After deciding to memorize First Thessalonians, I read this short book on how best to go about memorizing scripture. I made some of my own tweaks to the process (specifically, I did not memorize chapter and verse numbers along the way), but this book was very helpful.

The Silver Chair C.S. Lewis
Narnia, Narnia…

Moonwalking With Einstein by Joshua Foer
When I hit a road block in First Thessalonians, I turned to this book to learn more about the methods of memorization that are out there (and, turns out, that have been around for thousands of years). Learning about constructing memory palaces was the key to getting past my road block.

Solomon’s Memory Palace Bob W. Lingerfelt
This is a book written by a Freemason who reworked the Memory Palace concept to better memorize long passages word for word. It helped me develop my process for memorizing scripture word for word.

The Salicylate Handbook by Sharla Race
I thought this might explain some of my health issues, but I’m not sure it did. It was interesting to learn about yet another health struggle many people have. And it may have helped us calm some sudden, unexpected behavior issues with Justus this summer.

The Last Battle by C.S. Lewis
A very beautiful conclusion to a wonderful series. I look forward to reading this with Justus when he is older. [Amazon]

The Making of a Manager by Julie Zhuo
I was looking for some wisdom as a stepped into my role as director of the institute. This was a highly rated book on Amazon, but I didn’t like it. There were of course some interesting tidbits along the way, but I didn’t find it very helpful.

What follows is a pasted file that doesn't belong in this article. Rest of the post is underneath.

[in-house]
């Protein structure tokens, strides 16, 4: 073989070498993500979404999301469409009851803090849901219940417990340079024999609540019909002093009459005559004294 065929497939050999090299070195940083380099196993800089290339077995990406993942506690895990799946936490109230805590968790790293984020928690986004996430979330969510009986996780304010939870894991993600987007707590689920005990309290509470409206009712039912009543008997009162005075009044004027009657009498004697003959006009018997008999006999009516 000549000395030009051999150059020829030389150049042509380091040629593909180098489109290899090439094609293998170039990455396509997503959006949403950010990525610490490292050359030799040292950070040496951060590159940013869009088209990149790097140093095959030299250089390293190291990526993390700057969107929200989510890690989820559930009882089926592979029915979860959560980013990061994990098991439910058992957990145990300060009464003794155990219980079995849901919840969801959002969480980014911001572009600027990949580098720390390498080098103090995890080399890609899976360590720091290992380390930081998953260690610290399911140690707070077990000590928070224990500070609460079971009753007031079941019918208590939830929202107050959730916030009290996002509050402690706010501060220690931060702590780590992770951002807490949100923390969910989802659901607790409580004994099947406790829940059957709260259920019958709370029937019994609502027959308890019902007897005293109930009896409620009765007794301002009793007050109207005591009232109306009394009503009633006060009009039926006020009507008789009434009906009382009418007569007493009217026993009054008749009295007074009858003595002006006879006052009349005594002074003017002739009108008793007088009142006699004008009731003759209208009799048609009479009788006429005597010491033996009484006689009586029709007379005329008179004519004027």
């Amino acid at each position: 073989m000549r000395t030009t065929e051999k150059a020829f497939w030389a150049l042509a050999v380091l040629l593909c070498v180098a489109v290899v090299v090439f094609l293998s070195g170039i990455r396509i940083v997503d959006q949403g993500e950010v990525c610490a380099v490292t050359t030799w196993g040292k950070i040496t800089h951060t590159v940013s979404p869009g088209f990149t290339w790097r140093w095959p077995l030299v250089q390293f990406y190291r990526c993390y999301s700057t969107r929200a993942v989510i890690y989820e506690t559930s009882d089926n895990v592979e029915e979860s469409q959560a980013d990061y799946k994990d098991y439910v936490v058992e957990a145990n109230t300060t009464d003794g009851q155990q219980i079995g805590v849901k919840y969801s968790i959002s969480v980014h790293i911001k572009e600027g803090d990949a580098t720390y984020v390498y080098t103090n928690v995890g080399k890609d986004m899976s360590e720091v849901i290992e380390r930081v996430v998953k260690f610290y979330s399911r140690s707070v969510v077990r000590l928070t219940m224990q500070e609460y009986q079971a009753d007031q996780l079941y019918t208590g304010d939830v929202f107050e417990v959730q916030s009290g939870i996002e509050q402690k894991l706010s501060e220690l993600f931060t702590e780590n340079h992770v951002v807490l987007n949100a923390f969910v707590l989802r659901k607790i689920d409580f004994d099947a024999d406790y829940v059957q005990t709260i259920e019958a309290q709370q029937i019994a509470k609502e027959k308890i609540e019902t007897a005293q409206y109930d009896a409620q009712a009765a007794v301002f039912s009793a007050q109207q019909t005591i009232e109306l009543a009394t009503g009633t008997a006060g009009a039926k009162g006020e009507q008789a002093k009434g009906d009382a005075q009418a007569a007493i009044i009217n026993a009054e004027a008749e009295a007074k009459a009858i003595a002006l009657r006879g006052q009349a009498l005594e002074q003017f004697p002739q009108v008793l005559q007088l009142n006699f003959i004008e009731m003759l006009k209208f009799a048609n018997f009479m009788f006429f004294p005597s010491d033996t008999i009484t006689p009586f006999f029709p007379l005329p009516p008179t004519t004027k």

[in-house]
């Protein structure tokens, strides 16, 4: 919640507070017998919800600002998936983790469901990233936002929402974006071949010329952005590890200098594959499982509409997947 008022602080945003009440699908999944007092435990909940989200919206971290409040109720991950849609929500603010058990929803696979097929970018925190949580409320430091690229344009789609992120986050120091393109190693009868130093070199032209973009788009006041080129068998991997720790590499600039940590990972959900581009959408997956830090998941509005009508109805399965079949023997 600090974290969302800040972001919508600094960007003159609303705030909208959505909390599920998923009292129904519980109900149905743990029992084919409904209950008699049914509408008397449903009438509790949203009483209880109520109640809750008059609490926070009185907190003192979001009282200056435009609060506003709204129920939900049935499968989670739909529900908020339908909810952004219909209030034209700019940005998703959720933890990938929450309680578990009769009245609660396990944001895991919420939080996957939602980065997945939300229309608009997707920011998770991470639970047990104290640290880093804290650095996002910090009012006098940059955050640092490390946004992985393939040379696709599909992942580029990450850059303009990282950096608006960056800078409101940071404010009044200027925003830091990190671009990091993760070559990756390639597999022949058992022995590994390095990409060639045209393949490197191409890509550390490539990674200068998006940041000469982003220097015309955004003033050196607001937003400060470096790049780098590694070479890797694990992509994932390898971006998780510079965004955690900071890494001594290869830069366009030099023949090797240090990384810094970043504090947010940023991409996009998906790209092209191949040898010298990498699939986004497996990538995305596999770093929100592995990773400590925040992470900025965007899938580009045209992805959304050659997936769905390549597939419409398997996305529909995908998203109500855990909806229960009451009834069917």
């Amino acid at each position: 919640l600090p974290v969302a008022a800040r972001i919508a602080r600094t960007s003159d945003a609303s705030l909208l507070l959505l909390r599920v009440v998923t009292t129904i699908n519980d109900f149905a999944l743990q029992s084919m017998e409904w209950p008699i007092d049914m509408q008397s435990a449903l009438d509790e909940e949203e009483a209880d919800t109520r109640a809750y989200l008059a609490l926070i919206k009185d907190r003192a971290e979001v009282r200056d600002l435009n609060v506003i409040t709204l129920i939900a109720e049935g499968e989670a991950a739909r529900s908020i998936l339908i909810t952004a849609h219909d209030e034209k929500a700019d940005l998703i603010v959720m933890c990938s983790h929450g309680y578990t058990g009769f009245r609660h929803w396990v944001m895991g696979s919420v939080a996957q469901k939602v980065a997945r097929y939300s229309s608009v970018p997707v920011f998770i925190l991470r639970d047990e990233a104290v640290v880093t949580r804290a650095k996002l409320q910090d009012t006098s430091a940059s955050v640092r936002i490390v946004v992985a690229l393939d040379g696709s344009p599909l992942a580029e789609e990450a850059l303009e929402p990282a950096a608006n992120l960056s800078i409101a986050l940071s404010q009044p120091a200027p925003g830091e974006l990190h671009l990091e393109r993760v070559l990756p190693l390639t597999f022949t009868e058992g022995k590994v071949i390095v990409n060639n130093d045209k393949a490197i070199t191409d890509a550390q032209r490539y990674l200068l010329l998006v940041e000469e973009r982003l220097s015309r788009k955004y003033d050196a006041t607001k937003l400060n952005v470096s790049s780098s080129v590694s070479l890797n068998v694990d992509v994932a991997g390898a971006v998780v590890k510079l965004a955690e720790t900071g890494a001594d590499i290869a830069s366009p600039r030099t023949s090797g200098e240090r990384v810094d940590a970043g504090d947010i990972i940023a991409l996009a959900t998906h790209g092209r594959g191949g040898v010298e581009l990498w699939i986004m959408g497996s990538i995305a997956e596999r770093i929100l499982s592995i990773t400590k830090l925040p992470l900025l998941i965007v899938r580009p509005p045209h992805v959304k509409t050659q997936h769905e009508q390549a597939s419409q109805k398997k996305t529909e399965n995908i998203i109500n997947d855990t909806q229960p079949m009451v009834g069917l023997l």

Writing to Learn by William Zinsser
This book wasn’t quite what I thought it was going to be (less how to and more how can), but it was still excellent. It was about the importance and power of writing to facilitate learning. The author argued that good writing is not limited to English majors, and that anyone in any discipline can and should write well. “Clear writing is a reflection of clear thinking. Writing is thinking on paper.” A great read for teachers.

The Five Love Languages for Singles by Gary Chapman
I read this book along with my students for my Christian Marriage course. I had read the original years ago, and this book is nearly a complete rewrite for the singles audience. A very good book.

How To Take Smart Notes by Sönke Ahrens
I read this book on taking better notes so as to better internalize and use the information I’m learning. I love reading but rarely can remember to use or apply the information I read in a book. This book explained why simply highlighting and writing down quotes does very little for personal growth, and it went into detail on how to utilize the Zettelkasten Method. It was written more for those in academia, but I was still able to to take some valuable things away.